to be honest it feels more like parents at times because I haven’t got my mum and
dad now and so it’s a little bit not quite the same as it would be if I had a brother or
sister near my age.
So how old were you when you went to boarding school?
Em about 6
And where was that?
Hesley Hall Grange it’s called in Doncaster, I think it’s been closed a long time ago,
in Yorkshire.
In Yorkshire?
Yes, Doncaster, Yorkshire yeh.

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How was that?
I think I would have been better if I’d actually went to the school where I eventually
did go, which I’ll tell you later, in the first place, I don’t think I learnt as well as I
should have done. But I got treated fine and I, my parents, obviously being quite a
way from home, my parents used to come about every other weekend and I only had
one day so they used to take me all round Yorkshire, Yorkshire moors and the
Penines and that. And so I saw quite a bit of the country probably because of being
in school up there. And in 1969 I think, or 68 probably, 68 I went to Wilfred Pickles
school which is run by the Spastics Society then or Scope as they call it now and the
education was a lot better to be honest I think and the parents were a lot happier me
being there than they were at Hesley Hall and I certainly had to learn to be more
independent there than what I was at Hesley Hall probably.
What sort of stuff did you learn?
Em I think the main thing to be independent, more independent, and my favourite
classes really were art and English... and I think to integrate with other people, social
skills and whatever and I wouldn’t say it was always brilliant, you know, but I didn’t
have any major issues. We used to have, there were 5 or 6 of us, we just had one
house parent to 6 of us living in cottages that was the first time I had sort of been in a
cottage other times I was in sort of a big hall with loads of other children so that was
different and er the last year because they were worried that I wasn’t as independent
as I should have been and in my last year they put 6 of us on our own, without any
house parents at all, and the day were they were going to, or when they were going
to do it I went and fell over and broke my thumb! So of course they said to my mate,
my friends, and myself you know are you going to be alright? Do you still want to do

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this because this was the first time they did it this experiment and they were very
supportive of me, me mates, pulled me leg of course. And I think my last year of
schooling was probably my best actually.
That was because you were living independent there do you think?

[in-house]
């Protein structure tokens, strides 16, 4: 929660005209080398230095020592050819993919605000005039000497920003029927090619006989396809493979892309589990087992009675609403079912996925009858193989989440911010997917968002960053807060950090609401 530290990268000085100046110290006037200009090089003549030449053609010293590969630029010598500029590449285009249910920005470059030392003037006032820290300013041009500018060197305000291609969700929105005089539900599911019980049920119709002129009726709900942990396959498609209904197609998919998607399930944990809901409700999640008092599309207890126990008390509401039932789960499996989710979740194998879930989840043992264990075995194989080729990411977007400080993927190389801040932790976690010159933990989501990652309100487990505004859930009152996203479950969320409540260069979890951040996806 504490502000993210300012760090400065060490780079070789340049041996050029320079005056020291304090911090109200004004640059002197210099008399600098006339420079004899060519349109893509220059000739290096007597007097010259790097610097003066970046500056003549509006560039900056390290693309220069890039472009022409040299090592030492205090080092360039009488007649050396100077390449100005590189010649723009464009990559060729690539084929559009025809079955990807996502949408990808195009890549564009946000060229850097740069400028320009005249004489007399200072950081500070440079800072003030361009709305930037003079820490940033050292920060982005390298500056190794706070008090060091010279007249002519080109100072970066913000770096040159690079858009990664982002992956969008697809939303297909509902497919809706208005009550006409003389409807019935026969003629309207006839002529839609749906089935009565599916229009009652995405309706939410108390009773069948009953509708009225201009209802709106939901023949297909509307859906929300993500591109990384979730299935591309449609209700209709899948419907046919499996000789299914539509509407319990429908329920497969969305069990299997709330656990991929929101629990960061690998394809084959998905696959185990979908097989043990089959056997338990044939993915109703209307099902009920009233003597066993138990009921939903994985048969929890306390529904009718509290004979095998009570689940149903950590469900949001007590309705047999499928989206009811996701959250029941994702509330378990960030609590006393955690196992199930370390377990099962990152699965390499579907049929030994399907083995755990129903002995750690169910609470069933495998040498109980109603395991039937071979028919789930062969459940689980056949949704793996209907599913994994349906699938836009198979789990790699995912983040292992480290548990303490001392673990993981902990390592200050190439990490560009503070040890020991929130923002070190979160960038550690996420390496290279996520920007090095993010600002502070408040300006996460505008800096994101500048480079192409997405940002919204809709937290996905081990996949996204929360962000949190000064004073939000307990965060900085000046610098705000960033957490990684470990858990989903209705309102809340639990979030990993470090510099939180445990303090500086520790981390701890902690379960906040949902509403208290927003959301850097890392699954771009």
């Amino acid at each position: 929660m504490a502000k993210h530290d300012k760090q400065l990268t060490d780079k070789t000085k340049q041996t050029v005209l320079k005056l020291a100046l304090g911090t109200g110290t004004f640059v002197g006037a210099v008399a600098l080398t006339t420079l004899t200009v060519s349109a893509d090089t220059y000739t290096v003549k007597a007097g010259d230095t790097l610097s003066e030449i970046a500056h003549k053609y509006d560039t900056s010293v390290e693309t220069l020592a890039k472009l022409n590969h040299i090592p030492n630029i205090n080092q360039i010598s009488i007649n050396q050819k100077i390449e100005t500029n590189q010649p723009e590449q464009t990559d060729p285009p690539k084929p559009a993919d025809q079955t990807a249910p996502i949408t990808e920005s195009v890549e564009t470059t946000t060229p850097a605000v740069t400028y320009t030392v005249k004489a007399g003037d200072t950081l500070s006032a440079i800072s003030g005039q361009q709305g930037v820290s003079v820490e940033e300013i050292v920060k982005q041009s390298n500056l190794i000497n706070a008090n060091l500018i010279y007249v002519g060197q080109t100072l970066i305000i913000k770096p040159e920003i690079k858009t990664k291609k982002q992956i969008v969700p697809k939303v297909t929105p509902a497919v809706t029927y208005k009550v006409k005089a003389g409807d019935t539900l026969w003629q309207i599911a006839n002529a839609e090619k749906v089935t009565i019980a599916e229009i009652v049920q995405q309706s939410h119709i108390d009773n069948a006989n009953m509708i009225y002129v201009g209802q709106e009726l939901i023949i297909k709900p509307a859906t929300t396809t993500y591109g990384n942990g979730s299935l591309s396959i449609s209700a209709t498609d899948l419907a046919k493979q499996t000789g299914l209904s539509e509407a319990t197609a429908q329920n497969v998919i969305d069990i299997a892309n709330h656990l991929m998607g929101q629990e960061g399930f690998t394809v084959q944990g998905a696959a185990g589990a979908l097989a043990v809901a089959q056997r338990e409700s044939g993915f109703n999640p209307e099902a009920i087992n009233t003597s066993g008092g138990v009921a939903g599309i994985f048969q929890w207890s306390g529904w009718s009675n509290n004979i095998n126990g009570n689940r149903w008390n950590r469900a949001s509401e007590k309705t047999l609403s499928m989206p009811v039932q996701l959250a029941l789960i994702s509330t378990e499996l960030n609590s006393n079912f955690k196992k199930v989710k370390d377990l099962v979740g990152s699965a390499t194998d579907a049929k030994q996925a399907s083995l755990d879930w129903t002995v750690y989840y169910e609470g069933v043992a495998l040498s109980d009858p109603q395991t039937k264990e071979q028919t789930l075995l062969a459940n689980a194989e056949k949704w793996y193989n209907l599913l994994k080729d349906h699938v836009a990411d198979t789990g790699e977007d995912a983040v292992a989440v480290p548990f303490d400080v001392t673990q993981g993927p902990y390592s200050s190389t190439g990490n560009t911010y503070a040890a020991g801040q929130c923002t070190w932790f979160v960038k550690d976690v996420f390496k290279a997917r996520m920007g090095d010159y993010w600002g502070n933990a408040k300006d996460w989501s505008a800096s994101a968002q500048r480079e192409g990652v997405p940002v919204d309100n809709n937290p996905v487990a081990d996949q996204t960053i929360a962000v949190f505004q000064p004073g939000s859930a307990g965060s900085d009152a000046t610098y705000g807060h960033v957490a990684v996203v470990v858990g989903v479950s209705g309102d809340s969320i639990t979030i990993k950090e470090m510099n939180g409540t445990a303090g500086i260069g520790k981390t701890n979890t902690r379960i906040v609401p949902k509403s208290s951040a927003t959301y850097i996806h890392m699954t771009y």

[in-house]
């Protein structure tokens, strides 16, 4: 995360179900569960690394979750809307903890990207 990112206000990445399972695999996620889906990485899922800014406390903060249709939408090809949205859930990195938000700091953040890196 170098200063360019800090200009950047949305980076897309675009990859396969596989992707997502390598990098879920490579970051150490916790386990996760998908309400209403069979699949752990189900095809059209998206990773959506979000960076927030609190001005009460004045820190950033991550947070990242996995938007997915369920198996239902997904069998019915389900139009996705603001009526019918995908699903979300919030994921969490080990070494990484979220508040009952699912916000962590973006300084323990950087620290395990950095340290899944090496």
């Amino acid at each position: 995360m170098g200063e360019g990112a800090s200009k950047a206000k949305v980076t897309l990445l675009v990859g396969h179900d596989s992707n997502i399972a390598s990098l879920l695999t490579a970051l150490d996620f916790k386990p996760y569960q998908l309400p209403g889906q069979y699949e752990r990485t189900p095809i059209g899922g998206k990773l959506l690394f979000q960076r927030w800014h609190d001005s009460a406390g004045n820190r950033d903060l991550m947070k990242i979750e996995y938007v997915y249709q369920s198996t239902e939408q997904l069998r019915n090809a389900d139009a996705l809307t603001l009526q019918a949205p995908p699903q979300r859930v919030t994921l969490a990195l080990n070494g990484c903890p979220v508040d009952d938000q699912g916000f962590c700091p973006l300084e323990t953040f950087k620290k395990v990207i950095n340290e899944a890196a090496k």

I think so yeh, yeh, yeh.. I took me to Duke of Edinburgh so I managed to get my
bronze, I wasn’t there long cause I went and broke my thumb so I was a bit behind
everybody else. So I got my bronze Duke of Edinburgh and I had to cycle for about 6
or 7 miles I can’t remember now, probably did less than that, and go and be out in a
camp for one night. And tried my first pub but they saw I wasn’t 16!
Can you remember what you had to drink?
No, lager probably, we’re going back a long while! 40 years! But er.
Are you still in touch with any of your school friends?
Em.... not at the moment, I was until a few years ago. Em my friend who lived in
Crowland which is not too far from here and Papworth, near Peterborough, and I did
keep in touch with him yeah, it’s only a few years ago I haven’t completely lost touch
now. If he is still living with his parents I could find him. That’s about the only one but
saying that here at Papworth I have had a few people that I was at school that have
become clients here at the Papworth Trust as well as myself and there is one here at
the moment actually who lives in Papworth who I was at school with. That’s about it
really I think.
From what I understand Wilfred Pickles Schools were quite revolutionary at the time,
there weren’t many schools like that, em....

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No, em quite sad really, well I don’t know about sad, but whichever way you look at it
a lot of the special schools have closed, especially the ones which were by Scope,
the Spastics Society, they call it now and I still think in some circumstances em...
there is a, still a need for special schools. We adopted, well fostering a boy who had
Downs Syndrome about 8 years ago I think it was and when he was at primary
school he was ok, he went to Stukeley Meadows and went there but as soon as he
left, there wasn’t a school suitable for his needs so he ended up at mainstream
school in Huntingdon. It seemed a bit sad that it wasn’t just followed on from
mainstream all the way through. Yeah at the time I didn’t have much choice to be
honest, no choice at all.
So what did you do when you left school?
Well I went to further education, which was at Ullenwood Manor in Cheltenham in
Gloucestershire, which just happened to have a documentary about the college, sort